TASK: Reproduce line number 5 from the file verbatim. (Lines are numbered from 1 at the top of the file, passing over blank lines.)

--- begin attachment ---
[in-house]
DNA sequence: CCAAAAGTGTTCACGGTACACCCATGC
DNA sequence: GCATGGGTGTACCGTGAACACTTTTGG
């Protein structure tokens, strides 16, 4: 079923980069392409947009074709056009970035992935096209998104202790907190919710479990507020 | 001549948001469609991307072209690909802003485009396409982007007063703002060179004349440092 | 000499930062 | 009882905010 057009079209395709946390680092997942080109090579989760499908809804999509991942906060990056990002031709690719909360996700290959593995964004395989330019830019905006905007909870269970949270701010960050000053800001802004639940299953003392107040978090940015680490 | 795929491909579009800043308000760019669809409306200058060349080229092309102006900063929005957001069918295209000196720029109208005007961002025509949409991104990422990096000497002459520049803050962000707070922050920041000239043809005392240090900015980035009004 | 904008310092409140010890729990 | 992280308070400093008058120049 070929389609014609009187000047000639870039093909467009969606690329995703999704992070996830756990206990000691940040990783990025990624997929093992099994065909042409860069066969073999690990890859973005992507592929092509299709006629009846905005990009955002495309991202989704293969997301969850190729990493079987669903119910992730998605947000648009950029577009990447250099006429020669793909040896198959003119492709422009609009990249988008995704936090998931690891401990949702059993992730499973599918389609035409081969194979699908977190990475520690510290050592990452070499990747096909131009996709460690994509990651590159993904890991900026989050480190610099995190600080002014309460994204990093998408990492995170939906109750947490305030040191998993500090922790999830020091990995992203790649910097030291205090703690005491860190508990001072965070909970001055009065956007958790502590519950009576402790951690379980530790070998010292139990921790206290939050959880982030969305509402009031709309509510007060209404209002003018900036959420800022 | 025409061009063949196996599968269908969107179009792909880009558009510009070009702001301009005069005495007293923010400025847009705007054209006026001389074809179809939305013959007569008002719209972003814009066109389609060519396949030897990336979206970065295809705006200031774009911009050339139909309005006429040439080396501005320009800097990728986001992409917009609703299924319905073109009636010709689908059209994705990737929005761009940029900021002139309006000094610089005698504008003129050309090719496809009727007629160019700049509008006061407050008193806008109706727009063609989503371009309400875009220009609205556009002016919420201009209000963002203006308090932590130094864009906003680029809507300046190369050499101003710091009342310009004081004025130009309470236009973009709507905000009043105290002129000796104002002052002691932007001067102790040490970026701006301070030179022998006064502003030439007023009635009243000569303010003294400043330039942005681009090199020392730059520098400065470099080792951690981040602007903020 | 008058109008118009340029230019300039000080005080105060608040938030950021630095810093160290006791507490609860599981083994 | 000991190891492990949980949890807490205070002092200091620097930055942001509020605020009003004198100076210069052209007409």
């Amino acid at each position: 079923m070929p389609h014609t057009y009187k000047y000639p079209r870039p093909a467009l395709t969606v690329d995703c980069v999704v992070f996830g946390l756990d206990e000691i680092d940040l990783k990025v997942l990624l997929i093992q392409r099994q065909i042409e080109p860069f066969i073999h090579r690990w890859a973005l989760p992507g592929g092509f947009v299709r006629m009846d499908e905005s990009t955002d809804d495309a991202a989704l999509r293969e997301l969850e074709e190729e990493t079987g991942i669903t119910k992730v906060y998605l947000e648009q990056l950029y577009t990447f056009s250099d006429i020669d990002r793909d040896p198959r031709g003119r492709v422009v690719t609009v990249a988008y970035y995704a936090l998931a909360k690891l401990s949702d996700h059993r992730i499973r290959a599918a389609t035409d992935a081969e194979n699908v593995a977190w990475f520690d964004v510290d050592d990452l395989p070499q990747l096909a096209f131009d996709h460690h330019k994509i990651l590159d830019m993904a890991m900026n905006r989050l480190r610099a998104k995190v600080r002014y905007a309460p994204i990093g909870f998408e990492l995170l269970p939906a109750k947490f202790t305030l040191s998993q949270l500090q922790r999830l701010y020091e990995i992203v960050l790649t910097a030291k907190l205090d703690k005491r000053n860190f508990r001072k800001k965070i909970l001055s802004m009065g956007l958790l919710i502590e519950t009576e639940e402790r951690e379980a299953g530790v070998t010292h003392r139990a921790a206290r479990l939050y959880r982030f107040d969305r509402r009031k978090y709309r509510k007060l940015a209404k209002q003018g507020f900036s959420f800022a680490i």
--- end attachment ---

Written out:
């Amino acid at each position: 079923m070929p389609h014609t057009y009187k000047y000639p079209r870039p093909a467009l395709t969606v690329d995703c980069v999704v992070f996830g946390l756990d206990e000691i680092d940040l990783k990025v997942l990624l997929i093992q392409r099994q065909i042409e080109p860069f066969i073999h090579r690990w890859a973005l989760p992507g592929g092509f947009v299709r006629m009846d499908e905005s990009t955002d809804d495309a991202a989704l999509r293969e997301l969850e074709e190729e990493t079987g991942i669903t119910k992730v906060y998605l947000e648009q990056l950029y577009t990447f056009s250099d006429i020669d990002r793909d040896p198959r031709g003119r492709v422009v690719t609009v990249a988008y970035y995704a936090l998931a909360k690891l401990s949702d996700h059993r992730i499973r290959a599918a389609t035409d992935a081969e194979n699908v593995a977190w990475f520690d964004v510290d050592d990452l395989p070499q990747l096909a096209f131009d996709h460690h330019k994509i990651l590159d830019m993904a890991m900026n905006r989050l480190r610099a998104k995190v600080r002014y905007a309460p994204i990093g909870f998408e990492l995170l269970p939906a109750k947490f202790t305030l040191s998993q949270l500090q922790r999830l701010y020091e990995i992203v960050l790649t910097a030291k907190l205090d703690k005491r000053n860190f508990r001072k800001k965070i909970l001055s802004m009065g956007l958790l919710i502590e519950t009576e639940e402790r951690e379980a299953g530790v070998t010292h003392r139990a921790a206290r479990l939050y959880r982030f107040d969305r509402r009031k978090y709309r509510k007060l940015a209404k209002q003018g507020f900036s959420f800022a680490i």